Nov. 28, 2016 Staff Report
The number of diners across New York City is on the decline and it is not just Manhattan establishments that are closing, according to the New York Times.
Health-department records show that there are half as many diners in New York as there were just 20 years ago, reported the Times. In fact, there were 398 diners last year as compared to 1,000 a generation ago.
The article stated that the diners everywhere are coming under pressure.
“Manhattan has certainly seen more diner closings than other boroughs,” according to the Times. “That said, with rising costs in rapidly gentrifying neighborhoods, classic diners like the Neptune and Bel Aire, both in Astoria, Queens, could soon be under threat.”
The Times article follows a report put out by Crain’s last year that stated that the rising cost of business has played a large factor in the closings. The Evergreen Diner in midtown makes $1.5 million in revenue, wrote Crain’s, but with a $25,000-a-month rent and other expenses, the owners can barely turn a profit.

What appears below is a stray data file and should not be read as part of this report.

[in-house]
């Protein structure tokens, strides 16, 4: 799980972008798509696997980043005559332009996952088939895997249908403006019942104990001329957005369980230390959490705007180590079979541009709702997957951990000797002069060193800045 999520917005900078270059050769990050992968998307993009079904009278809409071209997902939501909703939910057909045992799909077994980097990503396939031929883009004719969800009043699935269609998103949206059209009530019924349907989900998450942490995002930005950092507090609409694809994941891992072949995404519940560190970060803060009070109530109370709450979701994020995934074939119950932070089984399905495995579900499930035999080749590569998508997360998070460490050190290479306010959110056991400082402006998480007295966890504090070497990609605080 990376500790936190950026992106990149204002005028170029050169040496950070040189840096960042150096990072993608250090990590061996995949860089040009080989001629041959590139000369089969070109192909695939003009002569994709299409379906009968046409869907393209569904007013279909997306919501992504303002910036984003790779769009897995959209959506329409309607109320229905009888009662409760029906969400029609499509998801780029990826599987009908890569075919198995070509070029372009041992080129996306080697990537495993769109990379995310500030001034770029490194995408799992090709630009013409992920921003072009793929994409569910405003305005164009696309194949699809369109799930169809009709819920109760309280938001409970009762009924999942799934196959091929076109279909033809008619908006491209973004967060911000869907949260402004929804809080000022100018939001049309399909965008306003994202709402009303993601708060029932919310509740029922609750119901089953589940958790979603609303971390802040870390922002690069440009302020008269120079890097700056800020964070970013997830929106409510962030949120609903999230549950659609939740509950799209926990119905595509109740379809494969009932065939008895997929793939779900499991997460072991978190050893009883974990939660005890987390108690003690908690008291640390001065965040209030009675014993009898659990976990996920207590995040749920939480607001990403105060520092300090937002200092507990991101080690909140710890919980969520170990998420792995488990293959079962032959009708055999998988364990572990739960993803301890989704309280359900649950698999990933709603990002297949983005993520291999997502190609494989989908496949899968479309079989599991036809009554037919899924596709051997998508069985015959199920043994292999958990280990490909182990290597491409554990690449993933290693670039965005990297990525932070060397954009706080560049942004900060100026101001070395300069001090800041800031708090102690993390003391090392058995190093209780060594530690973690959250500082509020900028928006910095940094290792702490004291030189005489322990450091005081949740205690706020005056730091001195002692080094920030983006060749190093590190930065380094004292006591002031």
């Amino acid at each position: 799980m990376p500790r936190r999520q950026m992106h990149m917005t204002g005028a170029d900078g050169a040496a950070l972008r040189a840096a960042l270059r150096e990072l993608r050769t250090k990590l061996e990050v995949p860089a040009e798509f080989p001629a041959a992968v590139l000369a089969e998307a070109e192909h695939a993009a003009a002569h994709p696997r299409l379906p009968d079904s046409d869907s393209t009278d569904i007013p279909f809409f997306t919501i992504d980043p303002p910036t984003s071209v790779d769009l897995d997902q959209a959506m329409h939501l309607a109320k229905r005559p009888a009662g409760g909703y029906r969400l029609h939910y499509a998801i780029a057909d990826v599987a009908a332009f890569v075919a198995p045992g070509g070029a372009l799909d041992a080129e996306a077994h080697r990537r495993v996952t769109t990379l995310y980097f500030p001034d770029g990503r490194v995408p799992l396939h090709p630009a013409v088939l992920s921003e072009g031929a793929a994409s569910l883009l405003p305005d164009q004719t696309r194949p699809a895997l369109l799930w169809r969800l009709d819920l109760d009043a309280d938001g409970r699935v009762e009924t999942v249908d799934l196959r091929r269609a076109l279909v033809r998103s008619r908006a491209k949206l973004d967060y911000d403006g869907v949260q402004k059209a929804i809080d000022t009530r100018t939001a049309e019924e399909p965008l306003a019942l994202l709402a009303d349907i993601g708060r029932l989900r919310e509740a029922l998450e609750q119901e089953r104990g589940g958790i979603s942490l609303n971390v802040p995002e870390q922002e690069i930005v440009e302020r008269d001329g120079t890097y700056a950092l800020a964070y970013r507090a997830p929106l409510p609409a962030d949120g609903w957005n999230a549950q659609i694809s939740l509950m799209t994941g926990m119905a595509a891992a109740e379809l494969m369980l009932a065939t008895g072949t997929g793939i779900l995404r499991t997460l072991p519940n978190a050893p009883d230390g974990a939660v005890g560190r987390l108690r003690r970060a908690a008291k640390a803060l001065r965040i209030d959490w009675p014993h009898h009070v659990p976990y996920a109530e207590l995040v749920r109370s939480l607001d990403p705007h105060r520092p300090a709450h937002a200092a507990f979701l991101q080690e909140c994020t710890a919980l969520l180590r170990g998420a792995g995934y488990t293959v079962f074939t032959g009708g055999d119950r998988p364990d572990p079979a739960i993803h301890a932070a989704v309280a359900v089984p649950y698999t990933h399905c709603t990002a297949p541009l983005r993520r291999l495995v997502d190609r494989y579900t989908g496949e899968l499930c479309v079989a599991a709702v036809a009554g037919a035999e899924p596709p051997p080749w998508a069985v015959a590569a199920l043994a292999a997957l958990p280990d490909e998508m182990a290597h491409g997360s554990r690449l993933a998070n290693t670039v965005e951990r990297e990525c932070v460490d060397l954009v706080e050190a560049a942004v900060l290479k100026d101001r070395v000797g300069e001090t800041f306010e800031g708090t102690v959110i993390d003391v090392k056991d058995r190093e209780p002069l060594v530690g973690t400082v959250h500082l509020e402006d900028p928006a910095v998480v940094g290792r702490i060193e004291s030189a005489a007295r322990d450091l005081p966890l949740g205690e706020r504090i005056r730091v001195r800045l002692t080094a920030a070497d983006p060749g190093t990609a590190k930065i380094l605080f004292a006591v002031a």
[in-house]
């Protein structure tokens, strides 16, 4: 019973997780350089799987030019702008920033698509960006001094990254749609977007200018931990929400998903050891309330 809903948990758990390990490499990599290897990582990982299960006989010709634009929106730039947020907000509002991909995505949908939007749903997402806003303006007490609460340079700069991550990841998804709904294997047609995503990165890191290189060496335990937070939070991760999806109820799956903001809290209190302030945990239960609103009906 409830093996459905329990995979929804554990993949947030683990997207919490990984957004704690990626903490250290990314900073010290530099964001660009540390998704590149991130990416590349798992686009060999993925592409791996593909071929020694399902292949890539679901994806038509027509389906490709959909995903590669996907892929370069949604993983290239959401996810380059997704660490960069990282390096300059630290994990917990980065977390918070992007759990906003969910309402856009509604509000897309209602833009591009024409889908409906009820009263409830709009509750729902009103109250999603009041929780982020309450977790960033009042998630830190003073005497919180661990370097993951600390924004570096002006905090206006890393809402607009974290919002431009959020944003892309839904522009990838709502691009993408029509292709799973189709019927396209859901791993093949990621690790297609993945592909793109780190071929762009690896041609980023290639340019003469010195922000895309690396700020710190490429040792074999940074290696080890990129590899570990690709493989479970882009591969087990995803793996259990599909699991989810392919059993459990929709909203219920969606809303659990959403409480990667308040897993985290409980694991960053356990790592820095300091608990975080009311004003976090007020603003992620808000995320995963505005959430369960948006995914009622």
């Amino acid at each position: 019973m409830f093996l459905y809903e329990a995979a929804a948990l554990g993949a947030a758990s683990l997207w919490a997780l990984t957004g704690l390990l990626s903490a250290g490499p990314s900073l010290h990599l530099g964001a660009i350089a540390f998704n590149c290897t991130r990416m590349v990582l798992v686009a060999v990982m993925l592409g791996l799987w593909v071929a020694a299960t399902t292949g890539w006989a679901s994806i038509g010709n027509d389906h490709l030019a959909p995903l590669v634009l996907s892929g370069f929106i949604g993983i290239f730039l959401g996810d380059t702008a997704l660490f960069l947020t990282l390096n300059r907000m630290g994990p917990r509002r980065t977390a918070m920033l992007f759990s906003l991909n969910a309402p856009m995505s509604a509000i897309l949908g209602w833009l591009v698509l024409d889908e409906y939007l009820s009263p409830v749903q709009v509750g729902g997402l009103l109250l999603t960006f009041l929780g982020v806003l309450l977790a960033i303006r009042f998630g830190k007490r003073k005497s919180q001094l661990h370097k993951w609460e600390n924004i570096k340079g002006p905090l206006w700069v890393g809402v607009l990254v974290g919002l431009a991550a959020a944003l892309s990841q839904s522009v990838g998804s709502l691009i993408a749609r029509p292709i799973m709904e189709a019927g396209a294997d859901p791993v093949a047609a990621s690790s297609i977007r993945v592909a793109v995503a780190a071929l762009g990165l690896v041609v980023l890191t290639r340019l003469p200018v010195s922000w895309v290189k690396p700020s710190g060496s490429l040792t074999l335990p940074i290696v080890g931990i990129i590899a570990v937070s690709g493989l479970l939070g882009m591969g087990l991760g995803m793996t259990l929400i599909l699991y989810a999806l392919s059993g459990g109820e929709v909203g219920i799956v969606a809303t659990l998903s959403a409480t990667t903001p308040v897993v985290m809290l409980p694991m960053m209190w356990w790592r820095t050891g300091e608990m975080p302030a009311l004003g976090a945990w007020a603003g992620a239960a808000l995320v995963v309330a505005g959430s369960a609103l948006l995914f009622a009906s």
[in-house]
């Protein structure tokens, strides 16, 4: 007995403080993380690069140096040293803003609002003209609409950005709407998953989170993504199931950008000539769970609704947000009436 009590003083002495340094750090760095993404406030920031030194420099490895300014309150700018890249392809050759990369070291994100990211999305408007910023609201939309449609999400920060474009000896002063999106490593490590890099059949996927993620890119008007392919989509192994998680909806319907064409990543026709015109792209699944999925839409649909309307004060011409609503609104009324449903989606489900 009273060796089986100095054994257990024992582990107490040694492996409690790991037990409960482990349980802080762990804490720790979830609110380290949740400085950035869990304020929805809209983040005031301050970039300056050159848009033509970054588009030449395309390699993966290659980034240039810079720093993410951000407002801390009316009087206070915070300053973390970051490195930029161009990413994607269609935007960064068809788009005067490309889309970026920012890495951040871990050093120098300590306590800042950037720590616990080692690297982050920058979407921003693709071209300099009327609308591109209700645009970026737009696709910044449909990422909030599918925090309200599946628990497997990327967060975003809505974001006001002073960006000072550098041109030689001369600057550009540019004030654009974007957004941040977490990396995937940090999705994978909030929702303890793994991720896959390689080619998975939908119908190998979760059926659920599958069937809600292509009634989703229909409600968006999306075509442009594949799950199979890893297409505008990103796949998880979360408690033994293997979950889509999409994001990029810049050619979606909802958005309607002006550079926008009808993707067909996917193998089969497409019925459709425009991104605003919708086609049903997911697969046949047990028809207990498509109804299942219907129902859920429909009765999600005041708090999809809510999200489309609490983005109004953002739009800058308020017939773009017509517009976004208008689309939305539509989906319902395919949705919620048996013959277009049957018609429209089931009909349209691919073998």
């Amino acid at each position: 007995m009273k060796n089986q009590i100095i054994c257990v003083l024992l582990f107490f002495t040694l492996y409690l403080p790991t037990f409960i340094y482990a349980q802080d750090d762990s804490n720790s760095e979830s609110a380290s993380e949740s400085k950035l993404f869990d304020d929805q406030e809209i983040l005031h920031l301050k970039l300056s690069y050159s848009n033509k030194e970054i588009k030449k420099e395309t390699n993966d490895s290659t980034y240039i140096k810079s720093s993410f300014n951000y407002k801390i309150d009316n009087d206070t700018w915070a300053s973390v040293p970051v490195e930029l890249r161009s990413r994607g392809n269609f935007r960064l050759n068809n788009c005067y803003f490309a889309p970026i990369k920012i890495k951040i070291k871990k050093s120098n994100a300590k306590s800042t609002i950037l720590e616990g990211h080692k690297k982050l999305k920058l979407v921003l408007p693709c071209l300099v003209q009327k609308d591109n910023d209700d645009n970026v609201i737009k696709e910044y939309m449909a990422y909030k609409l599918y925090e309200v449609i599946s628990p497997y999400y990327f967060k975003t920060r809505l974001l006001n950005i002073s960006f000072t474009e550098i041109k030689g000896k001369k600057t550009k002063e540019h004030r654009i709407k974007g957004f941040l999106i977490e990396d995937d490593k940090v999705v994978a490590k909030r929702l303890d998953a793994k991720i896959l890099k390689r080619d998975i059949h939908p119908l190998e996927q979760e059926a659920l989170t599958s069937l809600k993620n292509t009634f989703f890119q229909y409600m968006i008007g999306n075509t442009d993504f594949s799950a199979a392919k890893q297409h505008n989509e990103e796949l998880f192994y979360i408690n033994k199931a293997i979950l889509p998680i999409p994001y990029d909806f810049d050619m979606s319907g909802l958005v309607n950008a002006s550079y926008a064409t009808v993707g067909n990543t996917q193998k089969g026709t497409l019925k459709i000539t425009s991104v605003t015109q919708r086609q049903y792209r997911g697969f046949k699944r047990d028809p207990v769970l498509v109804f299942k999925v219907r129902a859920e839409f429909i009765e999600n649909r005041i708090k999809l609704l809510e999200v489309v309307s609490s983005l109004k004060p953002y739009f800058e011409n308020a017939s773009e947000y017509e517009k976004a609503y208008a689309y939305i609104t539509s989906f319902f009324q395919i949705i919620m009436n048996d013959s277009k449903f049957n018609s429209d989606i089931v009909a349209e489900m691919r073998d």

Grub Street which reported on the declining number of diners Monday listed five diners that are open that people should visit. One was the The Court Square Diner on Jackson Avenue.
Court Square Diner: The Long Island City restaurant is your classic diner in all of its chrome glory, with a by-the-books interior straight out of Back to the Future. The menu is, of course, approximately the length of a textbook, with chicken-salad melts, ultimate omelets, and chocolate custard pie.